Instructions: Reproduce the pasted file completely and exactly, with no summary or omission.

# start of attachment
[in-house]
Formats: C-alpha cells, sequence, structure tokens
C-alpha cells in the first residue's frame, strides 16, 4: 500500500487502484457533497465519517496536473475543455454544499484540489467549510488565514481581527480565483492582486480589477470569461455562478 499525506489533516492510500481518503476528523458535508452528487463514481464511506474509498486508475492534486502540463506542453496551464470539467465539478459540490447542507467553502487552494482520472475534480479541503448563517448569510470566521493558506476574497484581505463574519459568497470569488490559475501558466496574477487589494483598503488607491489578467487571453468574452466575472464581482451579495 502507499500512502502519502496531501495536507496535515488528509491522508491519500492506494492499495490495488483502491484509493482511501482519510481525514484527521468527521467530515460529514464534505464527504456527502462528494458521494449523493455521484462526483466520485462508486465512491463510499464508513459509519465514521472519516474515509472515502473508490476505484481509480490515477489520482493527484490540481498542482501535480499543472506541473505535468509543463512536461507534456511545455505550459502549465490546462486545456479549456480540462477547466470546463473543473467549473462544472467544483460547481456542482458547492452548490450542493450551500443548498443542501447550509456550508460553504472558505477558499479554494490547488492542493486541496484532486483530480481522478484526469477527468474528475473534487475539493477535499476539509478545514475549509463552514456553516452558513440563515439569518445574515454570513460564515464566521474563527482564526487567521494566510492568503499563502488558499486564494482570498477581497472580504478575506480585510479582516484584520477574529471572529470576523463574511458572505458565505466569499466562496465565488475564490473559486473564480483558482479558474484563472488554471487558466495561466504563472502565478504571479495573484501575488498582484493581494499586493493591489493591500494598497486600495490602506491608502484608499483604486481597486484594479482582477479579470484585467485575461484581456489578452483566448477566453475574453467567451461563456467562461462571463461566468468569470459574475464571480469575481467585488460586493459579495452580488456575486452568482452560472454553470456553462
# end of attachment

[in-house]
Formats: C-alpha cells, sequence, structure tokens
C-alpha cells in the first residue's frame, strides 16, 4: 500500500487502484457533497465519517496536473475543455454544499484540489467549510488565514481581527480565483492582486480589477470569461455562478 499525506489533516492510500481518503476528523458535508452528487463514481464511506474509498486508475492534486502540463506542453496551464470539467465539478459540490447542507467553502487552494482520472475534480479541503448563517448569510470566521493558506476574497484581505463574519459568497470569488490559475501558466496574477487589494483598503488607491489578467487571453468574452466575472464581482451579495 502507499500512502502519502496531501495536507496535515488528509491522508491519500492506494492499495490495488483502491484509493482511501482519510481525514484527521468527521467530515460529514464534505464527504456527502462528494458521494449523493455521484462526483466520485462508486465512491463510499464508513459509519465514521472519516474515509472515502473508490476505484481509480490515477489520482493527484490540481498542482501535480499543472506541473505535468509543463512536461507534456511545455505550459502549465490546462486545456479549456480540462477547466470546463473543473467549473462544472467544483460547481456542482458547492452548490450542493450551500443548498443542501447550509456550508460553504472558505477558499479554494490547488492542493486541496484532486483530480481522478484526469477527468474528475473534487475539493477535499476539509478545514475549509463552514456553516452558513440563515439569518445574515454570513460564515464566521474563527482564526487567521494566510492568503499563502488558499486564494482570498477581497472580504478575506480585510479582516484584520477574529471572529470576523463574511458572505458565505466569499466562496465565488475564490473559486473564480483558482479558474484563472488554471487558466495561466504563472502565478504571479495573484501575488498582484493581494499586493493591489493591500494598497486600495490602506491608502484608499483604486481597486484594479482582477479579470484585467485575461484581456489578452483566448477566453475574453467567451461563456467562461462571463461566468468569470459574475464571480469575481467585488460586493459579495452580488456575486452568482452560472454553470456553462